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When It's This Dodge, Too Much Feels Just Right

The Challenger Hellcat Redeye is gloriously stupid fast fun.

Arthur St. AntoinewriterTim Marrsillustrator Eleonor Seguraphotographer

Even its name is ridiculous: Dodge Challenger SRT Hellcat Redeye. It is more than 16 feet long, as wide as Kobe Bryant is tall, and weighs 2.5 tons—yet only has space for two with the rear-seat delete option. With a nice assortment of extra-charge goodies, this one costs more than $81,000. In the city, it burns through a gallon of premium fuel every 13 miles. And then there's this: Under its hood lies a 6.2-liter supercharged Hemi V-8 cranking out just a mouse whisker less than 800 horsepower. Which is to say, the new-for-2019 Redeye makes about as much sense as opening a box of thumbtacks in zero gravity.

Let's hear a round of applause for the nonsensical crew at Dodge!

Look up the words "stupid fast" in the dictionary, and you'll see a photo of the Redeye. The first time I stood on the car's loud pedal, the rear end started twerking like 2013 Miley Cyrus after a triple-shot Frappuccino, the traction-control system wrestling like a bear to rein in the Hemi's 707 lb-ft of torque—despite the generous contact patches afforded by tires the size of oil drums on 11-inch-wide wheels (included with the optional $6,000 Widebody package, which adds 3.5 inches to the Redeye's broad shoulders). Switch off the traction control, and the Redeye goes full space shuttle, practically standing on its tail as it launches amid great billowing clouds of tire smoke. I'm not kidding. Dodge claims a zero-to-60 time of just 3.4 seconds, the quarter-mile in 10.8 seconds at a trap speed of 131 mph, and a top end of 203 mph. You could road trip the Redeye to Daytona, drive straight onto the high banks, and put in a decent qualifying time for the 500—all while basking in conditioned air and cranking out Garth Brooks tunes on the six-speaker stereo.

Gawd, it's glorious fun. On the highway, the Redeye is so hair-trigger hot, almost all you have to do is think, "I'd like to be up there" and—boom!—you are. The only transmission is a beefed-up eight-speed automatic, but there are paddle shifters behind the wheel so you can stir the cogs yourself. I drove the car mostly in manual mode, but be forewarned: The Redeye accelerates so hard in its first few gears that your fingertips will struggle to upshift fast enough. Downshifts, alas, are a major letdown. The transmission seems to wonder why you're changing to a lower gear at all—"Hey, bub, this rig accelerates just fine in eighth!"—and when it finally does, there's no perceptible engine blip and none of the stirring "zing" you experience with better automatics and almost all dual-clutch units. There. That's the extent of my complaints.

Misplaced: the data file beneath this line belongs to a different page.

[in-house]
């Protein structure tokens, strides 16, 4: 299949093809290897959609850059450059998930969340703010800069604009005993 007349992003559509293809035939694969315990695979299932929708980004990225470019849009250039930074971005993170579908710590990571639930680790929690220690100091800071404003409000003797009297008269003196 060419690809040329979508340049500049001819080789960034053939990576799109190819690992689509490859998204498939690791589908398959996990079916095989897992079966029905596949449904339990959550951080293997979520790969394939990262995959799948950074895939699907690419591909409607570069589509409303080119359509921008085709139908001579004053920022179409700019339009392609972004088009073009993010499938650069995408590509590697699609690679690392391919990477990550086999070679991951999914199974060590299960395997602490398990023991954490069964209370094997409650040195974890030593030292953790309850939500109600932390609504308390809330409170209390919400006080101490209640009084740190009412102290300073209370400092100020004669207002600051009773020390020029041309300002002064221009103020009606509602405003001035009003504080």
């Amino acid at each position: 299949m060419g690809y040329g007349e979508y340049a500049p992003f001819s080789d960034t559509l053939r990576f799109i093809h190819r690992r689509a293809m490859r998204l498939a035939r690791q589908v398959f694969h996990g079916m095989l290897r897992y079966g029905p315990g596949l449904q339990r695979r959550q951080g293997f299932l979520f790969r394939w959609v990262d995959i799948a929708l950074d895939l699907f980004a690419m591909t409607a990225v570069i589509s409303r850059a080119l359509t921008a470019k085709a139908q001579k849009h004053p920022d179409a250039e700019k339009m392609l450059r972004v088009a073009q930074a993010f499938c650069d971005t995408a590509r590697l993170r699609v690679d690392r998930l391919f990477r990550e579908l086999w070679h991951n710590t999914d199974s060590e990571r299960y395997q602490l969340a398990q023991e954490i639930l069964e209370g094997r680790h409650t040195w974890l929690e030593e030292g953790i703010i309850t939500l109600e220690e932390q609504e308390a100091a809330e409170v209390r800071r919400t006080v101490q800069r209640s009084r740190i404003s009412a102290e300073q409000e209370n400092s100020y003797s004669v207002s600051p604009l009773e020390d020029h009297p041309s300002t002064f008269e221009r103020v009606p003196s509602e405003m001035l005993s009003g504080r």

It's true: Absolute power corrupts absolutely. There's an embarrassingly delicious sense of smugness that envelops you when you know you're driving the burliest machine on the block. Brand-new Mustang Shelby GT350R just pulled up alongside? Puh-leeze. Got glowered at by a guy in a Camaro ZL1? Have pity: He's down 147 horses on you—and he always will be. Some parvenu in a Lamborghini Aventador S wants to show you his V-12? Be nice when you say, "Not bad. But mine makes almost 60 horsepower more with four fewer cylinders. And only 9 mpg in the city? Way to kill the environment, dude."

In a week of driving the Redeye, I was thoroughly debauched. Press the SRT button on the dash, and a menu appears on the touchscreen, allowing you to configure all manner of vehicle dynamics—including steering, suspension, and transmission response. There's also a tab marked "Power" that drops engine output from its fully rated 797 hp to "only" 500. I pressed it. Suddenly, with almost 300 horses cut loose from my stable, to my power-addled self the Redeye felt like a rhino stuck in quicksand. "How the hell is a man supposed to live like this?" I stammered out loud as I agonized along with a piddling 500 hp on tap. I continued for, oh, another three blocks. Then I switched back to monster mode. I never touched the soul-sapping "Power" tab again.

Wherever it goes, the Redeye stirs everyone nearby, too—mostly because they're all scurrying for cover from the 8.0 earthquake. This thing is louder than Elton John's favorite Hawaiian shirt. And that's just when it's idling. Mash down on the gas, and the supercharger screams like the maniac in a horror movie while the twin exhausts ravage the surrounding air as violently as a departing 747. I swear I passed a bird on a tree branch shaking its head as if to say, "Nah. I ain't flyin' in that."

I knew it couldn't last. When I handed back my Redeye test car, I felt like I'd been voted out of office.